The massacre was perpetrated by the army, led by Hag’i Mohammed Soharto, who seized power in the country for the next 32 years. An investigator of those years points out that the person who was in charge of suppressing the rebellion, General Srv Adei, admitted: “We killed 2 million not 1 million, and we did good work”. For this argument, we will stick to the lower, more accepted estimates.

In 1975, after the end of the Portuguese rule, East Timor announced its independence. Within a short time it was invaded by Indonesia, who ruled the area until 1999. During these years about 100,000 to 200,000 people were killed, along with the complete destruction of infrastructure.

Indonesia summary: 400,000 killed, with an additional 100,000 to 200,000 in East Timor.

Iraq: Most of the destruction of the last two decades was the doing of Saddam Hussein. This is another case of a regime that caused the deaths of millions. Nonstop death. One of the highpoints was during the Iran-Iraq war, in the conflict over the Shat El Arab River, the river that is created by the convergence of the Euphrates and Tigris rivers. This was a conflict that led to nothing but large scale destruction and mass killing. Estimates are between 450,000 and 650,000 Iraqis, and between 450,000 and 970,000 Iranians. Jews, Israelis, and Zionists were not around, as far as is known.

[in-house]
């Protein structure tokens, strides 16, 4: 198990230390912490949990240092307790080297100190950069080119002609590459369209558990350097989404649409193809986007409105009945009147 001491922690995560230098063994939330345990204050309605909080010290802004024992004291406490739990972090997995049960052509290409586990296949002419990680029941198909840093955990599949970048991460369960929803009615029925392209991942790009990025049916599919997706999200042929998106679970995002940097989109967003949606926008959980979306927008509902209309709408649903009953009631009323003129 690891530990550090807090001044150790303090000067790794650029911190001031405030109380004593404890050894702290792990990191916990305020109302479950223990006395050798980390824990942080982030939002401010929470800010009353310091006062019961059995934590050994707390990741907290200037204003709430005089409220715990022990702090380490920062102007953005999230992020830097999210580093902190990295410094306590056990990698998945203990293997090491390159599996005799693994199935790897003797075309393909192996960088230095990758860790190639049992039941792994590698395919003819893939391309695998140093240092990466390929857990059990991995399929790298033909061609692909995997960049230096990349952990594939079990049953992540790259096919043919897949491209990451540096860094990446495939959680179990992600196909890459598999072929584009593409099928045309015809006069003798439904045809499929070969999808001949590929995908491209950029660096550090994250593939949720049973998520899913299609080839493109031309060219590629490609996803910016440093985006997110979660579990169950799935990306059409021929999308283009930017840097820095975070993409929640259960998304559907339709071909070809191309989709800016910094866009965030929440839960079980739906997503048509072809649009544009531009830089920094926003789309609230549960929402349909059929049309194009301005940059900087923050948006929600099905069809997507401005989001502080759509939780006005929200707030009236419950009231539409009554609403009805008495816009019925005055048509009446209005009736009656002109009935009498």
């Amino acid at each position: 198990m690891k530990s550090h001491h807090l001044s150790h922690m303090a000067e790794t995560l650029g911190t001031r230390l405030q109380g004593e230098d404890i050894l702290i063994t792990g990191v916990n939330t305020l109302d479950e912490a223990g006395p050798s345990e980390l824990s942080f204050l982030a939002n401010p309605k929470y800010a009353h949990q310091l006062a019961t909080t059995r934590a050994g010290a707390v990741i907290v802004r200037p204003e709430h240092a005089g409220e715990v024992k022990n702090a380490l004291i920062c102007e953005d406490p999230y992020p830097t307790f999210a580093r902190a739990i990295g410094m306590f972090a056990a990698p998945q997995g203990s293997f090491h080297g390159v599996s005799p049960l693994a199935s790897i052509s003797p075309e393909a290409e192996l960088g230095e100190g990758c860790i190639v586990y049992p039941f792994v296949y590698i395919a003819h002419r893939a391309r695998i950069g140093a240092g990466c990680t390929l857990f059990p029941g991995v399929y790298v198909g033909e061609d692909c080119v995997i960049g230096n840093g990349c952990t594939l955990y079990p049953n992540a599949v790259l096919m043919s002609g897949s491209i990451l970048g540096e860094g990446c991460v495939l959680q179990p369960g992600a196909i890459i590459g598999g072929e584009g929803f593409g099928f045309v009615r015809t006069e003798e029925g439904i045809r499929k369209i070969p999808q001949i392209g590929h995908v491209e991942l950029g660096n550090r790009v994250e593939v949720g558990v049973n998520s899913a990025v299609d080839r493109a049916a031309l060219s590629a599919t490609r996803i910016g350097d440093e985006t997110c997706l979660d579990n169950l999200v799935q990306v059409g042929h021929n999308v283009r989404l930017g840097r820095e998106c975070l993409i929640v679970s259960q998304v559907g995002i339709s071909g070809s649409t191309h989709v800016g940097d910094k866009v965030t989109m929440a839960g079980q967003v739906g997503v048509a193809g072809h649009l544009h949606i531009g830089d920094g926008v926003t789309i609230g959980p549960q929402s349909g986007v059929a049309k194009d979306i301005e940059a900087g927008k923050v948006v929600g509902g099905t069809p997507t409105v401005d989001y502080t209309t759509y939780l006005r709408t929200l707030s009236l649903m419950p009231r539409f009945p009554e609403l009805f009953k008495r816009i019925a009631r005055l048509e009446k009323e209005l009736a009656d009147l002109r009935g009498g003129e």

Waves of purges, some politically motivated (opposition), some ethnic ( the Kurdish minority) and some religiously motivated (the ruling Suni minority against the Shiite majority), yielded an astounding number of victims. Estimates vary from one million, according to local sources, to a quarter million, according to Human Rights Watch. Other international organizations quote an estimate of about half a million.

In the years 1991 – 1992 there was a Shiite uprising in Iraq. There are contradictory estimates about the number of victims. The numbers vary from 40,000 to 200,000. In addition to the Iraqis that were slaughtered one must add the Kurds. During Saddam Hussein’s reign, between 200,000 to 300,000 of them were killed in a genocide that continued all through the 1980’s and the 1990’s.

Over half a million more Iraqis died from diseases because of the shortage of medicine, which was the result of sanctions imposed after the first Gulf War. Today it is clear that this was a continuation of the genocide perpetrated by Saddam on his own people. He could have purchased medicine, he had enough money to buy food and to build hospitals for all the children of Iraq, but Saddam preferred to build palaces and to distribute franchises to many in the west and in Arab states. This issue is being exposed in the corruption of the UN’s ‘Oil for Food’ project.

The Iraqis continue to suffer. The civil war that is raging there now – even if some would rather not give that name to the mutual massacre of Sunis and Shiites – is costing tens of thousands of lives. It is estimated that about 100,000 people have been killed since the coalition forces took control in Iraq.

Iraq Summary: 1.54 million to 2 million victims.

Iran Summary: 450,000 to 970,000 victims.